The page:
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CamilleR

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About CamilleR

  • Rank
    Morchella Senior Member

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  • Gender
    Female
  • Location
    Missouri
  • Interests
    foraging for mushrooms, gardening, antiques

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  1. I find a lot of hens by black oaks that are over a foot diameter. It might just be because those trees here have problems. Usually there's no moss at the base either. The lion's mane hericium types are good for beginners too. I find those on logs and standing dead white oaks.
  2. A couple years ago I made a positive ID with spore prints. Last year I found some in the woods by dead oaks. I was impressed by the taste. I tried some small and some older with tan caps.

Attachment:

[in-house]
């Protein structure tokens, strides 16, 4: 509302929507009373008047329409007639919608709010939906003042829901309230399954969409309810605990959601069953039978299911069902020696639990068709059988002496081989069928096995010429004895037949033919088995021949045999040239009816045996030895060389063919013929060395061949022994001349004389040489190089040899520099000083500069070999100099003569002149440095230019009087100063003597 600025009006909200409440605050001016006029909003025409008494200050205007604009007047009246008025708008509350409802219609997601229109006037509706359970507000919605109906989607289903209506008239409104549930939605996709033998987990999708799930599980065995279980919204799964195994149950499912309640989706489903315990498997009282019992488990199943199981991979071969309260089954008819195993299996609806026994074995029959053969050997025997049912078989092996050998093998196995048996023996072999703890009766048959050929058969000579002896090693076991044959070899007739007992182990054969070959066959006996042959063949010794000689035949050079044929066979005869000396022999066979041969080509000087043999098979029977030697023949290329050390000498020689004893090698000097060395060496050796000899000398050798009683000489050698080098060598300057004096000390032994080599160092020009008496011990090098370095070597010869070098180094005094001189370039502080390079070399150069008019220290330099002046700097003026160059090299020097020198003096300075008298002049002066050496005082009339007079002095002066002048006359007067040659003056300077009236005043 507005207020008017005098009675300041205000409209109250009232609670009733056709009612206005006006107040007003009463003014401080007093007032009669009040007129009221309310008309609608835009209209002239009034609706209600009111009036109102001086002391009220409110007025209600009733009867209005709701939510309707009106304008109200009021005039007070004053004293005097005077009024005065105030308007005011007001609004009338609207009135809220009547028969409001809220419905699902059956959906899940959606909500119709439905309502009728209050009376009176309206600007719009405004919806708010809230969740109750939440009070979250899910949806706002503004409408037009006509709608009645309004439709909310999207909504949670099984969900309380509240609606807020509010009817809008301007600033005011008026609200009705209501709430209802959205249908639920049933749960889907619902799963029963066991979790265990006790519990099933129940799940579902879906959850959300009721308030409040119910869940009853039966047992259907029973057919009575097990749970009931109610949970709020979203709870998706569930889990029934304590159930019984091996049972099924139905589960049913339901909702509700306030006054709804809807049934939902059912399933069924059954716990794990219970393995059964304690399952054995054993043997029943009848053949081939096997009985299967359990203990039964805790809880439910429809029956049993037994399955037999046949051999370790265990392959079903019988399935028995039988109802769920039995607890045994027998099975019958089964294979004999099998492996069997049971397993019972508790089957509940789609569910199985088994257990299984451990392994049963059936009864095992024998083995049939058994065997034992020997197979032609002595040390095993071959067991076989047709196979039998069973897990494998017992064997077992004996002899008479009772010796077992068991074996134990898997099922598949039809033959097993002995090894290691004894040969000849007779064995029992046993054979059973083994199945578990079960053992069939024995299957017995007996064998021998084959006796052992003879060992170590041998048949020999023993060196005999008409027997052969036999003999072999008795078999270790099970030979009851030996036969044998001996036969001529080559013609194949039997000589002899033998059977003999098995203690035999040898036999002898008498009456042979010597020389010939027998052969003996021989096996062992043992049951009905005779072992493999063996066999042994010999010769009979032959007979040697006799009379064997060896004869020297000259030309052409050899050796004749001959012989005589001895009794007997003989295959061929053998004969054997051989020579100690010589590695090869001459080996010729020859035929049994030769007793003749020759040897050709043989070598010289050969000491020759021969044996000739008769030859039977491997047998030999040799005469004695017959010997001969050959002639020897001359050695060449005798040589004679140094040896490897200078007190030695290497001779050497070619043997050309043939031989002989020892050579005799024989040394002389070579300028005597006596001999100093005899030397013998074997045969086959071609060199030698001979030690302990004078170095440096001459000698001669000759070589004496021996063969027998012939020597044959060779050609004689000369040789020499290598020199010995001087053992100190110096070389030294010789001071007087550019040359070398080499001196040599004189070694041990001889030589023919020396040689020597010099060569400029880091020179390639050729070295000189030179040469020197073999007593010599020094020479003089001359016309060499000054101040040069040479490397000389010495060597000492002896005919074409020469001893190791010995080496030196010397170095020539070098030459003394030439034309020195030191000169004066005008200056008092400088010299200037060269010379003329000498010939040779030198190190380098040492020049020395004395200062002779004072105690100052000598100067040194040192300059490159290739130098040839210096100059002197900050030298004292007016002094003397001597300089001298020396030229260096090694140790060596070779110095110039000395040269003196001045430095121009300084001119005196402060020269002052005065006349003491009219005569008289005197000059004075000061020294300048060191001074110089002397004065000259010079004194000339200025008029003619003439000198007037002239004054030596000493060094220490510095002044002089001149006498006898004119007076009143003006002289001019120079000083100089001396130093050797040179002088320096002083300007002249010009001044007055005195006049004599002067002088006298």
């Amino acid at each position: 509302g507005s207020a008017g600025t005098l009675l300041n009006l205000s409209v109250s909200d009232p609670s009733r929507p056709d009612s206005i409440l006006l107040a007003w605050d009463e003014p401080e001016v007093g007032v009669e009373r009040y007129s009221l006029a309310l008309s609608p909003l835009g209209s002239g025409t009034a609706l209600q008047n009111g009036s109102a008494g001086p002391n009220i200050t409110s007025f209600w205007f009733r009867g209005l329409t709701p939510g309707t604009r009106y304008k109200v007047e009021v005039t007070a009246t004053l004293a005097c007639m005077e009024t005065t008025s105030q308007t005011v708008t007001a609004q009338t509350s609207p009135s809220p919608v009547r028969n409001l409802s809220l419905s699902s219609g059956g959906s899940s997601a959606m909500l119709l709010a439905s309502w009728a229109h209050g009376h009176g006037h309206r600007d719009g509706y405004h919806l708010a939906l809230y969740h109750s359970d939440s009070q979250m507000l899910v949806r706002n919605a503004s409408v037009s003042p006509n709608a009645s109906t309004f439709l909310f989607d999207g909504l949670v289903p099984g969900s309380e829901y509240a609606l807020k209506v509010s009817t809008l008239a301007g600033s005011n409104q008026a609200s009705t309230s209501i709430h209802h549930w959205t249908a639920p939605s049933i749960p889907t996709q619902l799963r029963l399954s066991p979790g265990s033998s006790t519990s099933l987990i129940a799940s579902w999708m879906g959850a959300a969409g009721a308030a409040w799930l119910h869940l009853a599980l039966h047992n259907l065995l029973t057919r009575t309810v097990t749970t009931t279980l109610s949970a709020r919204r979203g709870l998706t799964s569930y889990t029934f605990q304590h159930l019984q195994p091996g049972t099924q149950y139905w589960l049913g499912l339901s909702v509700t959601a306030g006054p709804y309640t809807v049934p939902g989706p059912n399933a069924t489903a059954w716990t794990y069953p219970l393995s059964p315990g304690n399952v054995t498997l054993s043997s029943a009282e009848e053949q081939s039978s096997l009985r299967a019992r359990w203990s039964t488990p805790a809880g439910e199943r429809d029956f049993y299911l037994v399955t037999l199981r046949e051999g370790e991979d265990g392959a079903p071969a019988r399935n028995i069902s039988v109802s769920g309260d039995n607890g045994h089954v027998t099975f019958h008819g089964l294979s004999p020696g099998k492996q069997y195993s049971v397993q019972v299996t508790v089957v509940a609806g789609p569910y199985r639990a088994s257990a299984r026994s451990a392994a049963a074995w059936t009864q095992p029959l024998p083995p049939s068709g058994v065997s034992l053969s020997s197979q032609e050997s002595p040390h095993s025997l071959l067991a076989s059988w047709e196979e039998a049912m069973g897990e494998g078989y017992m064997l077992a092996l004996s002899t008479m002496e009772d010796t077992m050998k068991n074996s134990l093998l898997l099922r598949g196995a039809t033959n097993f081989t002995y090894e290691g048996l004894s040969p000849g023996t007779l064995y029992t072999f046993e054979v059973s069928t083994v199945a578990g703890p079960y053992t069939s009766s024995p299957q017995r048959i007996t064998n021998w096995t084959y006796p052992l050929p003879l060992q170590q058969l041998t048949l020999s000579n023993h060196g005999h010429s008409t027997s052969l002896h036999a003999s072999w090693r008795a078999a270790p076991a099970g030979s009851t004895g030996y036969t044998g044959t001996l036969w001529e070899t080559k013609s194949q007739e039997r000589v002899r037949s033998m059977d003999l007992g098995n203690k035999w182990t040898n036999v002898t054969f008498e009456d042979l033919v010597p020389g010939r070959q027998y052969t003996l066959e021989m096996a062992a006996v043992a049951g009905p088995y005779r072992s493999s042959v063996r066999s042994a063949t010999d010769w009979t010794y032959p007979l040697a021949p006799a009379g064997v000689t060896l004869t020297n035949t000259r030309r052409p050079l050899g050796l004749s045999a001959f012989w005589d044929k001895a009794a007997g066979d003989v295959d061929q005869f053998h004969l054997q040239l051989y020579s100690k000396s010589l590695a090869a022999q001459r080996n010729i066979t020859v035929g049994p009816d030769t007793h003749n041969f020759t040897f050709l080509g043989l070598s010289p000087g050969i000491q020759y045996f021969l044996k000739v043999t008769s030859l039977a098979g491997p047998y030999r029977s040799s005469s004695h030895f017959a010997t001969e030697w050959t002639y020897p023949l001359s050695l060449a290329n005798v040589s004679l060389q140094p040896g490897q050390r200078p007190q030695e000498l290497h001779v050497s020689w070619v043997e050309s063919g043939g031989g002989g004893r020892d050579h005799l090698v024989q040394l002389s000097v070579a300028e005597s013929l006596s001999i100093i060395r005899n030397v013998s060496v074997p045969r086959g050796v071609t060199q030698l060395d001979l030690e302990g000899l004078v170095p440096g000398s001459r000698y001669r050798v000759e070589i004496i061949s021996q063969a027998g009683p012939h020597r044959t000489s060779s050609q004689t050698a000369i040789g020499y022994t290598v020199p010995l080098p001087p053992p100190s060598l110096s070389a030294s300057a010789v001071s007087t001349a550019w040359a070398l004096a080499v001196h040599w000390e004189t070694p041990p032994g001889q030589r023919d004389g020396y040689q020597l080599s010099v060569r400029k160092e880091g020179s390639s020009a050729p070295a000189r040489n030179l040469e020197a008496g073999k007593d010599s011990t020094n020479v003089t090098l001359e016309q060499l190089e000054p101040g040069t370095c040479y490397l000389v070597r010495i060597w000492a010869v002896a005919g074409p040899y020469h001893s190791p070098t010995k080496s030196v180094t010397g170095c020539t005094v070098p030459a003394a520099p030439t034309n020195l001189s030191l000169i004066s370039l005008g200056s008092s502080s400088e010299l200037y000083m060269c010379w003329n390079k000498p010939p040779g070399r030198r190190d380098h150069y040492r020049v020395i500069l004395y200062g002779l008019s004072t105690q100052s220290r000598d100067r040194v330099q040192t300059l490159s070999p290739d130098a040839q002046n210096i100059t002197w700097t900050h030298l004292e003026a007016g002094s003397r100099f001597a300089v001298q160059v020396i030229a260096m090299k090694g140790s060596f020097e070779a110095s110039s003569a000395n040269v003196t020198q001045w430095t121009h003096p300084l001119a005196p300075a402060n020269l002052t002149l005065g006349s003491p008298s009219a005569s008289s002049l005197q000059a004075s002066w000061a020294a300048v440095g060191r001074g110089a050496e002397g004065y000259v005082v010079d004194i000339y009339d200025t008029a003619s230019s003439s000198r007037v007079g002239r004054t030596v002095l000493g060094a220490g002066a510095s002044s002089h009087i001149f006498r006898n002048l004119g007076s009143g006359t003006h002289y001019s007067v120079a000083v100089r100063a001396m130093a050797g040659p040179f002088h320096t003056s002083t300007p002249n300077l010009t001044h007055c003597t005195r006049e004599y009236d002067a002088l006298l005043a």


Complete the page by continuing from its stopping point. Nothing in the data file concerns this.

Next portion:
3. I think it's cortinarius.
  4. Maybe B. Nobilis. When I look at the sectioned picture on my phone the pores look bright yellow. Then I looked at it on laptop and it's a dull yellow.
  5. All three Hericium types are choice edibles. I've only had the lion's mane. H. Erinaceus.
  6. No picture of cross section or flesh color? My first guess is Hemileccinum subglabripes.
  7. No. Honey mushrooms have white spore print. Looks like a Pholiota species.
  8. No idea what it is but it's passed prime anyway. Chanterelles never have gills.
  9. I was having trouble finding a picture of this dark capped type on the net. It looks just like the one on page 92 of the boletes of eastern NA. I figured a variant of auripes. I've found a few with yellow brown caps.
  10. Found in oak woods. No staining and mild taste.
  11. If I find a large amount, I make a "chicken" casserole. I breaded some cutlets for chicken parmesan too.
  12. Wow good post. Are the Entolomas on the ground?
  13. It's good. I usually saute them but I don't find very many.
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